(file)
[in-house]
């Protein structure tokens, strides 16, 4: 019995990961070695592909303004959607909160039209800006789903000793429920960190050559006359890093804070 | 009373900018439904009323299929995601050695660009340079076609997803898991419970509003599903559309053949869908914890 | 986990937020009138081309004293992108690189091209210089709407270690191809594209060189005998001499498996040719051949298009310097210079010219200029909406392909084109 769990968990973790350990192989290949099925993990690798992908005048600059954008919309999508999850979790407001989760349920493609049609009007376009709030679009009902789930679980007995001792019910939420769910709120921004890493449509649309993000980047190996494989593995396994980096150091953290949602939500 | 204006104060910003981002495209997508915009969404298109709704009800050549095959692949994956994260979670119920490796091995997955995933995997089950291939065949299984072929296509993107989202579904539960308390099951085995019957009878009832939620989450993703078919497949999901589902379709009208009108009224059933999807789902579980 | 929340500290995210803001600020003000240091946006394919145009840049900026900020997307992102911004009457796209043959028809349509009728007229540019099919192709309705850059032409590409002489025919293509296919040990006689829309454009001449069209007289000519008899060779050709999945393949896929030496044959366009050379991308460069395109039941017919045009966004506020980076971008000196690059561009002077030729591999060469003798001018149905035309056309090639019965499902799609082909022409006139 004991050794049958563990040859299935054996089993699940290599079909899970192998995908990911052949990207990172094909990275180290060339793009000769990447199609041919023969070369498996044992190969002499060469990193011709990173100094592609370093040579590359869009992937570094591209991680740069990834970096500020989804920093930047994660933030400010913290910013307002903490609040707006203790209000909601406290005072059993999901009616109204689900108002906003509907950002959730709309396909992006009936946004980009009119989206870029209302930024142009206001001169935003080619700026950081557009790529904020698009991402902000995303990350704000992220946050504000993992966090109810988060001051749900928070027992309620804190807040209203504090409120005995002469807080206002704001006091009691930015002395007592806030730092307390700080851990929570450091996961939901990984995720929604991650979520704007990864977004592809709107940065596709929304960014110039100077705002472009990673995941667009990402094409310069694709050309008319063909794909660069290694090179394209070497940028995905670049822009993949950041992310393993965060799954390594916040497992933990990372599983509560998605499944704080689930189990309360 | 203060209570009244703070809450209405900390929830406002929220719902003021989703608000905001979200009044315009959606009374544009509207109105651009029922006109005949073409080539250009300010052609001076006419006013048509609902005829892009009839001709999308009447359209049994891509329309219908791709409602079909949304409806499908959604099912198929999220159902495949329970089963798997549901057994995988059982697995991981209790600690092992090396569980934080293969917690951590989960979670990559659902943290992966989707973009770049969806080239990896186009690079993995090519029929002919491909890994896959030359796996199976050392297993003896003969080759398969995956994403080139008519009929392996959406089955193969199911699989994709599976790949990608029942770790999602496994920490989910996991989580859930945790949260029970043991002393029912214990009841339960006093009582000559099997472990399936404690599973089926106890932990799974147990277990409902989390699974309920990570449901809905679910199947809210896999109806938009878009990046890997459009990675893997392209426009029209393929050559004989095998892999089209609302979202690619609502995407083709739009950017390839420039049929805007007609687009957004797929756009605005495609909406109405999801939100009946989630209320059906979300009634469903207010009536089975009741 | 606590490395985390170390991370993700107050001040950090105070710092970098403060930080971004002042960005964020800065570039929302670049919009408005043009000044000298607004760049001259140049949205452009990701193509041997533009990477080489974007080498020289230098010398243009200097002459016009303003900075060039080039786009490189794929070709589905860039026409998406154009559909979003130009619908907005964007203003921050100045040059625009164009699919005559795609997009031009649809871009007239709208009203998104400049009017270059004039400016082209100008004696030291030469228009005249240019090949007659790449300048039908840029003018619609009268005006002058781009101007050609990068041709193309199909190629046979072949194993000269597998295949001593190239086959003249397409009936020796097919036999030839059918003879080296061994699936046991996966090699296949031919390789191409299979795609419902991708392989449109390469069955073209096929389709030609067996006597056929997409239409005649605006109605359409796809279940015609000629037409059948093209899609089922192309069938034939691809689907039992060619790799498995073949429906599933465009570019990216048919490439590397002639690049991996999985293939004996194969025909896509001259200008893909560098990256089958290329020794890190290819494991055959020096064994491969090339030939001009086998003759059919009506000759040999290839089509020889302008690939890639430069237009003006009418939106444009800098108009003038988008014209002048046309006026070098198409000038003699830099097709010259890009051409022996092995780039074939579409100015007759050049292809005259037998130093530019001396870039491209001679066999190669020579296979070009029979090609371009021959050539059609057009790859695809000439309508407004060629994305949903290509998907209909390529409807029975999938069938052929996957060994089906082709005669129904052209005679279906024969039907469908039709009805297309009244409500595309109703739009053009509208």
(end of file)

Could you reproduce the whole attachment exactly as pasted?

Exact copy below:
[in-house]
């Protein structure tokens, strides 16, 4: 019995990961070695592909303004959607909160039209800006789903000793429920960190050559006359890093804070 | 009373900018439904009323299929995601050695660009340079076609997803898991419970509003599903559309053949869908914890 | 986990937020009138081309004293992108690189091209210089709407270690191809594209060189005998001499498996040719051949298009310097210079010219200029909406392909084109 769990968990973790350990192989290949099925993990690798992908005048600059954008919309999508999850979790407001989760349920493609049609009007376009709030679009009902789930679980007995001792019910939420769910709120921004890493449509649309993000980047190996494989593995396994980096150091953290949602939500 | 204006104060910003981002495209997508915009969404298109709704009800050549095959692949994956994260979670119920490796091995997955995933995997089950291939065949299984072929296509993107989202579904539960308390099951085995019957009878009832939620989450993703078919497949999901589902379709009208009108009224059933999807789902579980 | 929340500290995210803001600020003000240091946006394919145009840049900026900020997307992102911004009457796209043959028809349509009728007229540019099919192709309705850059032409590409002489025919293509296919040990006689829309454009001449069209007289000519008899060779050709999945393949896929030496044959366009050379991308460069395109039941017919045009966004506020980076971008000196690059561009002077030729591999060469003798001018149905035309056309090639019965499902799609082909022409006139 004991050794049958563990040859299935054996089993699940290599079909899970192998995908990911052949990207990172094909990275180290060339793009000769990447199609041919023969070369498996044992190969002499060469990193011709990173100094592609370093040579590359869009992937570094591209991680740069990834970096500020989804920093930047994660933030400010913290910013307002903490609040707006203790209000909601406290005072059993999901009616109204689900108002906003509907950002959730709309396909992006009936946004980009009119989206870029209302930024142009206001001169935003080619700026950081557009790529904020698009991402902000995303990350704000992220946050504000993992966090109810988060001051749900928070027992309620804190807040209203504090409120005995002469807080206002704001006091009691930015002395007592806030730092307390700080851990929570450091996961939901990984995720929604991650979520704007990864977004592809709107940065596709929304960014110039100077705002472009990673995941667009990402094409310069694709050309008319063909794909660069290694090179394209070497940028995905670049822009993949950041992310393993965060799954390594916040497992933990990372599983509560998605499944704080689930189990309360 | 203060209570009244703070809450209405900390929830406002929220719902003021989703608000905001979200009044315009959606009374544009509207109105651009029922006109005949073409080539250009300010052609001076006419006013048509609902005829892009009839001709999308009447359209049994891509329309219908791709409602079909949304409806499908959604099912198929999220159902495949329970089963798997549901057994995988059982697995991981209790600690092992090396569980934080293969917690951590989960979670990559659902943290992966989707973009770049969806080239990896186009690079993995090519029929002919491909890994896959030359796996199976050392297993003896003969080759398969995956994403080139008519009929392996959406089955193969199911699989994709599976790949990608029942770790999602496994920490989910996991989580859930945790949260029970043991002393029912214990009841339960006093009582000559099997472990399936404690599973089926106890932990799974147990277990409902989390699974309920990570449901809905679910199947809210896999109806938009878009990046890997459009990675893997392209426009029209393929050559004989095998892999089209609302979202690619609502995407083709739009950017390839420039049929805007007609687009957004797929756009605005495609909406109405999801939100009946989630209320059906979300009634469903207010009536089975009741 | 606590490395985390170390991370993700107050001040950090105070710092970098403060930080971004002042960005964020800065570039929302670049919009408005043009000044000298607004760049001259140049949205452009990701193509041997533009990477080489974007080498020289230098010398243009200097002459016009303003900075060039080039786009490189794929070709589905860039026409998406154009559909979003130009619908907005964007203003921050100045040059625009164009699919005559795609997009031009649809871009007239709208009203998104400049009017270059004039400016082209100008004696030291030469228009005249240019090949007659790449300048039908840029003018619609009268005006002058781009101007050609990068041709193309199909190629046979072949194993000269597998295949001593190239086959003249397409009936020796097919036999030839059918003879080296061994699936046991996966090699296949031919390789191409299979795609419902991708392989449109390469069955073209096929389709030609067996006597056929997409239409005649605006109605359409796809279940015609000629037409059948093209899609089922192309069938034939691809689907039992060619790799498995073949429906599933465009570019990216048919490439590397002639690049991996999985293939004996194969025909896509001259200008893909560098990256089958290329020794890190290819494991055959020096064994491969090339030939001009086998003759059919009506000759040999290839089509020889302008690939890639430069237009003006009418939106444009800098108009003038988008014209002048046309006026070098198409000038003699830099097709010259890009051409022996092995780039074939579409100015007759050049292809005259037998130093530019001396870039491209001679066999190669020579296979070009029979090609371009021959050539059609057009790859695809000439309508407004060629994305949903290509998907209909390529409807029975999938069938052929996957060994089906082709005669129904052209005679279906024969039907469908039709009805297309009244409500595309109703739009053009509208």